Toine Cleophas (Manager Research, Damen Shipyards Gorinchem), Frank Relou (European Business Development Manager, Sea Machines), Michiel Louwerse (Program Manager Sustainability, Damen Shipyards Gorinchem) / Credit: Damen
The move builds on the continuous investments of Damen in autonomous shipping technologies for the past four years and the participation in several joint industry projects to research the readiness level of technologies.
Under this alliance, Damen will be the first to adopt the Sea Machines SM300 autonomous-command and remote-helm control technology in its test environment, which will enable it to predict the integration complexity and system performance on any kind of Damen vessel.
By adopting this solution in software models, a digital twin of the ship becomes reality and will display the benefits of autonomous technology even before it is installed onboard.
At Damen we don’t so much see autonomous ships as unmanned ‘ghost’ vessels, ploughing the oceans in silence. We foresee ships where a number of tasks are automated, allowing crew to have a more focused approached to those tasks that still require the human element, such as the various activities that take place when the vessel arrives in the port. In some situations a full autonomous ship may be required, in other cases only parts of the activities will be automated in order to support the onboard crew, thereby increasing safety and efficiency,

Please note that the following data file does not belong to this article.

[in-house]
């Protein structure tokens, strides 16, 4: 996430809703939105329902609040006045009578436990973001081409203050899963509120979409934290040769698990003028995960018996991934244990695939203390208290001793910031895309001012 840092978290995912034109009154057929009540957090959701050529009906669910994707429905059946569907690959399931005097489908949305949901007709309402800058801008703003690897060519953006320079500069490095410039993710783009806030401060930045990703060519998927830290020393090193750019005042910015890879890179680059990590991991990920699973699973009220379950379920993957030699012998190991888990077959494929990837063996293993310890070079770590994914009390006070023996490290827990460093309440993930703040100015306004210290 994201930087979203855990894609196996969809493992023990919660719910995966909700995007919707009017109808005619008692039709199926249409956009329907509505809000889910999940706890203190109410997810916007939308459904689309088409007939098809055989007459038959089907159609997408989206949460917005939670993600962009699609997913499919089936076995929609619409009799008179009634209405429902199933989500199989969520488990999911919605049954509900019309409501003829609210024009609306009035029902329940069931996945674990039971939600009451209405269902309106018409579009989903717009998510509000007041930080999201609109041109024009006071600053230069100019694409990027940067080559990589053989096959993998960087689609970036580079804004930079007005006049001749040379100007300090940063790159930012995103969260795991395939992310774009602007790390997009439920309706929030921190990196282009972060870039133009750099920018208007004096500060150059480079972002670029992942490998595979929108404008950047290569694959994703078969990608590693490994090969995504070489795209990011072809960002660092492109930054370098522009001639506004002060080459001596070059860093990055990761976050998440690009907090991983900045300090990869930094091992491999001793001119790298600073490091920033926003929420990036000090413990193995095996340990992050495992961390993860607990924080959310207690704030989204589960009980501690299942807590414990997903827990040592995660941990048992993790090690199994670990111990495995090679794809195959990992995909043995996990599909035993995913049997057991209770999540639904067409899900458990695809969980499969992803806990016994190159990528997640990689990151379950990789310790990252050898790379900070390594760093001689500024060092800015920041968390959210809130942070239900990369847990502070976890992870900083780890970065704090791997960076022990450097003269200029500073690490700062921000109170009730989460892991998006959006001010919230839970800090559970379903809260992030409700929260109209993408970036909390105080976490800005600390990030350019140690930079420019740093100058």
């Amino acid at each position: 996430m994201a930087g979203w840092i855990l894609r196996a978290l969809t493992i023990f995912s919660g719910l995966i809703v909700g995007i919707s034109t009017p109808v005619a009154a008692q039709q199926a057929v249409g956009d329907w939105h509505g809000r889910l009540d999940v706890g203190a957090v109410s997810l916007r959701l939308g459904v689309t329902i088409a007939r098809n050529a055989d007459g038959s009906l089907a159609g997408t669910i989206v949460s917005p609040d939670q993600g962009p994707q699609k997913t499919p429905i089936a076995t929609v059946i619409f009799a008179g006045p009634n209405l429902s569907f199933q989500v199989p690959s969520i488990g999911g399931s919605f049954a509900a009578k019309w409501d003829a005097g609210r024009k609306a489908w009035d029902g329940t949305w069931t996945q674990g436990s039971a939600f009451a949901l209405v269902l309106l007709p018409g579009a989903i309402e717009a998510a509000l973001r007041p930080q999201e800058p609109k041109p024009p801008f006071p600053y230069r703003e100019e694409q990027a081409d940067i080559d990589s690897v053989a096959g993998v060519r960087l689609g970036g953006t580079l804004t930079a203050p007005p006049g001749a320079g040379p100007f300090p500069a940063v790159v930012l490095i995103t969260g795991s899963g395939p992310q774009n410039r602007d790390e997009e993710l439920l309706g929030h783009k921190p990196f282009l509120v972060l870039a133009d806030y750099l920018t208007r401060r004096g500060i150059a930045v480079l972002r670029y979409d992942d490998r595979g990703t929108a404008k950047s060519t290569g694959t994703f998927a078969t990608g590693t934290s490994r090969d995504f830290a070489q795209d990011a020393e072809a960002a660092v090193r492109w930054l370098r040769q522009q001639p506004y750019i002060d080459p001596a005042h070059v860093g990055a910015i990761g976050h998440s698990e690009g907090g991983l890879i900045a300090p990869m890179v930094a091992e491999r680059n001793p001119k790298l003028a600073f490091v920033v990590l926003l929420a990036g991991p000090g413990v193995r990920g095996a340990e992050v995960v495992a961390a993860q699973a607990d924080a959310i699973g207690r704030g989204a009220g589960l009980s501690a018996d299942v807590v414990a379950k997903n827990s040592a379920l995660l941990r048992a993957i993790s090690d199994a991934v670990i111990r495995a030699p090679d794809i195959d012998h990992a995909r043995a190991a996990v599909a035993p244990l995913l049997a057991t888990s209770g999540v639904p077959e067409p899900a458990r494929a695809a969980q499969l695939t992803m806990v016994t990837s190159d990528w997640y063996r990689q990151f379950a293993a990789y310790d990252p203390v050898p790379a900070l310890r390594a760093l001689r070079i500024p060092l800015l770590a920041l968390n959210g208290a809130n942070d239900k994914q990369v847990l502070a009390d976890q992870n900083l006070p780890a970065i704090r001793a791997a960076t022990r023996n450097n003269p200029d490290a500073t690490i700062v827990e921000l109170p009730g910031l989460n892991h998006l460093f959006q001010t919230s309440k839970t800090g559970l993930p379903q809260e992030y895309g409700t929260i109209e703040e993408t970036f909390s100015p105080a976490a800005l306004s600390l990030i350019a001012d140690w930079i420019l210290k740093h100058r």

…Toine Cleophas, manage programs at Damen, said.
As explained, the Sea Machine collision avoidance system puts the navigator in a supervisory role, allowing him to multitask or even rest, while the ship sails its route and avoids collisions based on COLREG. By using multiple sensors in the system, such as radar and cameras and combining this with machine learning algorithms, the system uses artificial intelligence to recognise objects and manoeuvre the ship safely to its destination.
The Damen-Sea Machines alliance sends a clear signal to the industry that autonomous marine technology is rapidly gaining adoption and is in-demand among commercial operators. We see a future, where most, if not all, newly constructed vessels will feature autonomous technology as standard,
…said Sea Machines’ CEO Michael G. Johnson.